Mr. Ovitz's move to CAA also raises important questions about the marketing strategy and agency relationships at Disney. That, and its impending merger with Capital Cities/ABC, will likely lead to a reassessment of the company's corporate marketing strategy.
Executives familiar with Disney's structure said that even before the hiring of Mr. Ovitz, Disney had considered establishing a corporate marketing chief who would oversee all of the company's disparate marketing, as well as creative and media strategies.
Disney units currently manage their own marketing on a very decentralized basis, with many of the units-such as the movie studios-essentially acting as in-house agencies, subcontracting work out as needed.
One of the few Disney units to use a full-service agency is Walt Disney World, which recently hired Leo Burnett USA, Chicago.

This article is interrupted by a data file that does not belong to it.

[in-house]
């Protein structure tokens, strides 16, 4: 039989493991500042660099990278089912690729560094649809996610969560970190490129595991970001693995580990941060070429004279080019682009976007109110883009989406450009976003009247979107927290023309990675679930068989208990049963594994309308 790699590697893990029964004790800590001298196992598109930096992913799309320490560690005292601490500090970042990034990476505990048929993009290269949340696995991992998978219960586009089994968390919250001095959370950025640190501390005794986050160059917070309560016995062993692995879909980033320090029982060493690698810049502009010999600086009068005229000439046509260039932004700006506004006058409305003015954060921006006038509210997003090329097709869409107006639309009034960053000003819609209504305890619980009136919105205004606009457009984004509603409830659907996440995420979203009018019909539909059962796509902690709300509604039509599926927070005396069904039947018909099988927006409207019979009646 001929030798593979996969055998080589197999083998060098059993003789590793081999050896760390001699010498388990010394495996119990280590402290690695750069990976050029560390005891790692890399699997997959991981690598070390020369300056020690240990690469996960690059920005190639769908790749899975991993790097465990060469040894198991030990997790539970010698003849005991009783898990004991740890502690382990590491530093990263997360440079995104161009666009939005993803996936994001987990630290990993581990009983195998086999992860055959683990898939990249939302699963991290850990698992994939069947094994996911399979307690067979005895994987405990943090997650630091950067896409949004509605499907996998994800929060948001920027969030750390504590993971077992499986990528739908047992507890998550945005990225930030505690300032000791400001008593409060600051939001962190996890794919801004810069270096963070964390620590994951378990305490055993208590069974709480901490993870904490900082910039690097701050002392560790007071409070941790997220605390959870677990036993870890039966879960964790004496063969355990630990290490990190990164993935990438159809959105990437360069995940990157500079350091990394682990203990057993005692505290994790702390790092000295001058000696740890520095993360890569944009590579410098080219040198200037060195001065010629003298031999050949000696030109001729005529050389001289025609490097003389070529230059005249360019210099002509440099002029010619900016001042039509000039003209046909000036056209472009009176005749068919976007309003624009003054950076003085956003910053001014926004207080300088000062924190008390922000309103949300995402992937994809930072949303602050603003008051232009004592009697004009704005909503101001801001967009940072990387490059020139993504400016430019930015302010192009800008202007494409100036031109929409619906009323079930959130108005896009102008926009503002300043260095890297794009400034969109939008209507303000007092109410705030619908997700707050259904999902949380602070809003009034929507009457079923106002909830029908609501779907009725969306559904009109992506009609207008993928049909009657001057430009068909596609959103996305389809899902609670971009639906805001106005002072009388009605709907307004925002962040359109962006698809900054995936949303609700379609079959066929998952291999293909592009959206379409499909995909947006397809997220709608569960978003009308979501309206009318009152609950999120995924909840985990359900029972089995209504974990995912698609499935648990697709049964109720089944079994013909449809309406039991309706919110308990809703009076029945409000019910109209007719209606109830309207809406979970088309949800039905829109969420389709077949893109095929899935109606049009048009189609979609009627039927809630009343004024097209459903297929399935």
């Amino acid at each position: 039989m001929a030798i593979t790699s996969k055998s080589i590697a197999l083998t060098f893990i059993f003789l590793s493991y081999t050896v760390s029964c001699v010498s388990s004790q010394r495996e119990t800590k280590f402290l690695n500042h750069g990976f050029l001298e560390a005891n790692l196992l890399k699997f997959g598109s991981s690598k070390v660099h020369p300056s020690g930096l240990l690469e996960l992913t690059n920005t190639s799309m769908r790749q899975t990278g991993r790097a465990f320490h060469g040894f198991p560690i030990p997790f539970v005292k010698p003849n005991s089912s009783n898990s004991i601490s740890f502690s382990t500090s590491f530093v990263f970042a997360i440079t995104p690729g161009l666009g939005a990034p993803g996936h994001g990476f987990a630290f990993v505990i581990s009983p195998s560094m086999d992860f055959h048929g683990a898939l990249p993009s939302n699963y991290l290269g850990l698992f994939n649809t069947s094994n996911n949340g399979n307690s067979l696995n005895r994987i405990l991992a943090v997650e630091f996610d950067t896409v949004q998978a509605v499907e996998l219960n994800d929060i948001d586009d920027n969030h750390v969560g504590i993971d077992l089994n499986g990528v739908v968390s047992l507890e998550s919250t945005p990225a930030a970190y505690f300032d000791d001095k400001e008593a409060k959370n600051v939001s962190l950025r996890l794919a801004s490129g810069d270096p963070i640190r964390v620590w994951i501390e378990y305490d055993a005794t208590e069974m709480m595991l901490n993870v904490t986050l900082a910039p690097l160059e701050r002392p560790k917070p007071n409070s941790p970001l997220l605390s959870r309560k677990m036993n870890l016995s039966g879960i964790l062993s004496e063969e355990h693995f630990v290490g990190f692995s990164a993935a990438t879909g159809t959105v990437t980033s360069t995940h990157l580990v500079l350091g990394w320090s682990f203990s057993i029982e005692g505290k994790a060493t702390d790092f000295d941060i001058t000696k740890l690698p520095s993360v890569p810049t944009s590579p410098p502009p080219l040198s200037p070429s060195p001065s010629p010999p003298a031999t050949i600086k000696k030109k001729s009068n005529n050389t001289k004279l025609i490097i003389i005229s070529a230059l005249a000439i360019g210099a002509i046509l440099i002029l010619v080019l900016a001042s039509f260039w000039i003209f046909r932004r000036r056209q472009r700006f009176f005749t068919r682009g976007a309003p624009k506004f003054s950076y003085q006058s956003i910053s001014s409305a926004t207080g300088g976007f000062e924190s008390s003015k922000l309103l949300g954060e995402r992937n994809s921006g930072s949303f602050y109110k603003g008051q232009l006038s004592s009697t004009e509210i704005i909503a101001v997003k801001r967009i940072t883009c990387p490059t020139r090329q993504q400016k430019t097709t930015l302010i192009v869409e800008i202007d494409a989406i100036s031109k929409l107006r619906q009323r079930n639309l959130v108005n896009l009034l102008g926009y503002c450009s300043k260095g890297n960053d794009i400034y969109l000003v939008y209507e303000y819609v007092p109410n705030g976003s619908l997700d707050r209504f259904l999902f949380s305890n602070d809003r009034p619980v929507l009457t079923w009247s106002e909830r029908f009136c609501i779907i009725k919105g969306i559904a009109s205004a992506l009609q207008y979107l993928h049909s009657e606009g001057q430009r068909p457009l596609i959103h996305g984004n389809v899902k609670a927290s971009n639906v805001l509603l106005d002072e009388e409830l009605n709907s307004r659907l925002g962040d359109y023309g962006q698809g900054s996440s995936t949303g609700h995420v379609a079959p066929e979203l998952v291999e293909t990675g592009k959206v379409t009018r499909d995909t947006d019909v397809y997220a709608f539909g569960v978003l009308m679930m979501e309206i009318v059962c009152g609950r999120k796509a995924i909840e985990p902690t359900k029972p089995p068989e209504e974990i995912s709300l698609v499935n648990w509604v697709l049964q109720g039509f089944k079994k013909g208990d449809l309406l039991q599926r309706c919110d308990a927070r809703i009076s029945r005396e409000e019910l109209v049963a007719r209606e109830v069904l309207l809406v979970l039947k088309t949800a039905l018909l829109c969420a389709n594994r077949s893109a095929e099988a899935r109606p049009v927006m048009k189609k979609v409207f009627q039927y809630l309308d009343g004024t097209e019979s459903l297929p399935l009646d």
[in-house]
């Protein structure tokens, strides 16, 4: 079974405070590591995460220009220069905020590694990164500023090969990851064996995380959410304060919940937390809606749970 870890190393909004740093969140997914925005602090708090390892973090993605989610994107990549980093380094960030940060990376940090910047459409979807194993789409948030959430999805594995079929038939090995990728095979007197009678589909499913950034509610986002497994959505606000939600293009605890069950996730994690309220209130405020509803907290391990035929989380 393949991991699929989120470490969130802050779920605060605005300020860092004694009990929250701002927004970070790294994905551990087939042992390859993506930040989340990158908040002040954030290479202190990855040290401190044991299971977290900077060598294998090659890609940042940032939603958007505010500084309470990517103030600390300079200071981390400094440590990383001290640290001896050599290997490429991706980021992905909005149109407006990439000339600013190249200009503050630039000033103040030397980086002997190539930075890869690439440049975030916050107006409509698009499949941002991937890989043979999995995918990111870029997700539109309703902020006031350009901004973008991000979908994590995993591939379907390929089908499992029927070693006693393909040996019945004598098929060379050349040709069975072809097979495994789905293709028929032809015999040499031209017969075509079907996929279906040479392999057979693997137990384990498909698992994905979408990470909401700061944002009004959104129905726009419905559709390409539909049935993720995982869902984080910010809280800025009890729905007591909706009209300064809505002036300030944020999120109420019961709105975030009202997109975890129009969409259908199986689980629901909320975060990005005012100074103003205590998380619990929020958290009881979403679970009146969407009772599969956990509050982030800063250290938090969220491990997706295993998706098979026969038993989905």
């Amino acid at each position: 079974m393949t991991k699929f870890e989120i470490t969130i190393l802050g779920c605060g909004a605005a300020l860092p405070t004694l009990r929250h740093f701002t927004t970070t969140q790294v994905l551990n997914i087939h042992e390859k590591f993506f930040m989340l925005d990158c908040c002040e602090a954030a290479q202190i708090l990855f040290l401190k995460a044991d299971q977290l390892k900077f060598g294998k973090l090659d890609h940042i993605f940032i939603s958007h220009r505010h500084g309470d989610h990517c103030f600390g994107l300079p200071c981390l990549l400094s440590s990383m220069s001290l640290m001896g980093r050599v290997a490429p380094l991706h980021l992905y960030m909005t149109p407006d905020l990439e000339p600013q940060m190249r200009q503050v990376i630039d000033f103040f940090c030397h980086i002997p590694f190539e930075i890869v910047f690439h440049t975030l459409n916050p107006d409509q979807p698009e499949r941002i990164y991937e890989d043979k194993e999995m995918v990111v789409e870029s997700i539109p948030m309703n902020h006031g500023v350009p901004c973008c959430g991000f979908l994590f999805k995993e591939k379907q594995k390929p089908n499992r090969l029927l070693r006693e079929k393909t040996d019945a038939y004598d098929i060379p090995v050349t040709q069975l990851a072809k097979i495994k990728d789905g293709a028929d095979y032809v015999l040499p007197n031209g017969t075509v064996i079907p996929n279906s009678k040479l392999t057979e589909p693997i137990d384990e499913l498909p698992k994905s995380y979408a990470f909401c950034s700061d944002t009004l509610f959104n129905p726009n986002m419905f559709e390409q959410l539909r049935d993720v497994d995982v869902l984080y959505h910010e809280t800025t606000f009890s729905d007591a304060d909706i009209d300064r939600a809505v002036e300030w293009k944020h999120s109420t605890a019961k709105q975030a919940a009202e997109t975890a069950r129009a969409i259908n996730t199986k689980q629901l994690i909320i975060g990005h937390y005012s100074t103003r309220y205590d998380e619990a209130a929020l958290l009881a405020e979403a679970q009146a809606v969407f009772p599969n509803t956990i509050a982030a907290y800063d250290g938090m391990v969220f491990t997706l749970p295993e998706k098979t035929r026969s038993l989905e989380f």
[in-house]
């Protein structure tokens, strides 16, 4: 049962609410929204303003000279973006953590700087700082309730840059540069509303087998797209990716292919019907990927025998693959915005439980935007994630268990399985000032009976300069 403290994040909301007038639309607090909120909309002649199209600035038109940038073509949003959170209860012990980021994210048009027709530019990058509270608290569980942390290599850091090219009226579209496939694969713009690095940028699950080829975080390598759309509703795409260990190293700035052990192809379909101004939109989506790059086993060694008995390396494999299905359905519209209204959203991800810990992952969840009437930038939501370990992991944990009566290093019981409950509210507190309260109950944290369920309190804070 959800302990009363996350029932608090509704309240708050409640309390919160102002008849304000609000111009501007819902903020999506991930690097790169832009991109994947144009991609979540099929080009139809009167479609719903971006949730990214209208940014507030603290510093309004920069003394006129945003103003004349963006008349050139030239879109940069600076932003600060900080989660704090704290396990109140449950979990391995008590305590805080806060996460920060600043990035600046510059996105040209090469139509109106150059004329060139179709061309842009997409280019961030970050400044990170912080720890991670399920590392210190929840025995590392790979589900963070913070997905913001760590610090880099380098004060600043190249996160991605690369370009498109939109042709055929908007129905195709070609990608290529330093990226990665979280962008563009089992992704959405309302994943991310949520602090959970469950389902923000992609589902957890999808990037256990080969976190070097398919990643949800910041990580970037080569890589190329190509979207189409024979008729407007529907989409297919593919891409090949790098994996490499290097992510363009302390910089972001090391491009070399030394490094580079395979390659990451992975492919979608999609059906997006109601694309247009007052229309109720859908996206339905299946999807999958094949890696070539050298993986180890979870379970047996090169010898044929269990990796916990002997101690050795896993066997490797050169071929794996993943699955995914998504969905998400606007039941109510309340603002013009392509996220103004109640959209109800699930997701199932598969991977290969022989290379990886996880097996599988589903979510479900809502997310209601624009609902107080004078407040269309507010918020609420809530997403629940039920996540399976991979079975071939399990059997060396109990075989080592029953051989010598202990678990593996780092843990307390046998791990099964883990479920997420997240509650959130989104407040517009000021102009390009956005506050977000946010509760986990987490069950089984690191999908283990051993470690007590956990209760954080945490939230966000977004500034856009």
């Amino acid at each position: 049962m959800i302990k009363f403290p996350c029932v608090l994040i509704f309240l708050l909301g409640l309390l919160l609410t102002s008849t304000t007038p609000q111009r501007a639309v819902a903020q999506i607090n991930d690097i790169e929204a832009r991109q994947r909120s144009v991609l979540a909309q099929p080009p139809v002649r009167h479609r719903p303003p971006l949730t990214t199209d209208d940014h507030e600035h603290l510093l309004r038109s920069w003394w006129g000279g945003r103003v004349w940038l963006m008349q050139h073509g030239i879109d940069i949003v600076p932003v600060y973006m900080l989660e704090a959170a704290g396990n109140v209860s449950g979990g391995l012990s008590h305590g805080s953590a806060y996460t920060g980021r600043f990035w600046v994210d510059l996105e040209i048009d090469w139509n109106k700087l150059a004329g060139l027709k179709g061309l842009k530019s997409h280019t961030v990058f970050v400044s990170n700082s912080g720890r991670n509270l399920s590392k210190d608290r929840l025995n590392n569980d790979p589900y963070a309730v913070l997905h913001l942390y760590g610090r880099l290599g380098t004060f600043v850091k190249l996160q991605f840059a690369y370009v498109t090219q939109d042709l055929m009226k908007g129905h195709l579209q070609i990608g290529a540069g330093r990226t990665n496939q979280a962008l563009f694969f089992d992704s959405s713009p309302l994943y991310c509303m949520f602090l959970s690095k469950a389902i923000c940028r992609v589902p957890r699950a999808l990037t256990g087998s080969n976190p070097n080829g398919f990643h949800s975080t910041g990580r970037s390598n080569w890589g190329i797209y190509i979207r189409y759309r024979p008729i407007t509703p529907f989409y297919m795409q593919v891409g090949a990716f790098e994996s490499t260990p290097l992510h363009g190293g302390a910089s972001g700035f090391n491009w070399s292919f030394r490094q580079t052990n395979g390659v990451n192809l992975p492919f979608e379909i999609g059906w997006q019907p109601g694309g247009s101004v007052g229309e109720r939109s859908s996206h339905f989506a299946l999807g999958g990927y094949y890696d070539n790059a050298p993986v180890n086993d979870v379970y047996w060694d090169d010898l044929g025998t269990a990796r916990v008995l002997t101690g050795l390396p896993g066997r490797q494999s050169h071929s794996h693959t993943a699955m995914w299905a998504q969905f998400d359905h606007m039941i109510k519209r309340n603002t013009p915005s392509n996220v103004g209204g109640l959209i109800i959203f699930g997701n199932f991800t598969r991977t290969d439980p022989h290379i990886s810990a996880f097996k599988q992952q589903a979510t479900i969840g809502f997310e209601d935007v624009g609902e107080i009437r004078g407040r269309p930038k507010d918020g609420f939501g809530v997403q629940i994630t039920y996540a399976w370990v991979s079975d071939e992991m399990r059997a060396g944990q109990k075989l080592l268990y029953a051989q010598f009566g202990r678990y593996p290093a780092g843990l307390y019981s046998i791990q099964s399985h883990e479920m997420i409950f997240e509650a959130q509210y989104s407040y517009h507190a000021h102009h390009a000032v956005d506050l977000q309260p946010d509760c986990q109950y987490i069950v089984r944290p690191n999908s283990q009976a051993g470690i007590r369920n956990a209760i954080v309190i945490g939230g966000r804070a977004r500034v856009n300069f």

Burnett is an interesting prospect for an increased Disney role, because it also is now a significant player on Coca-Cola's business.
Another interesting Disney account situation is Western International Media, Los Angeles, which handles all its media buying.
Recently, Disney conducted an internal assessment of Western's media services that concluded that the media account should not be opened up for a general review.
But the Western/Disney account also raises interesting relationship implications. Western is owned by Interpublic Group of Cos., also the owner of McCann-Erickson North America, which lost the Coke Classic account to Mr. Ovitz's CAA and which is said to have created bad blood between Mr. Ovitz and Interpublic Chairman Phil Geier.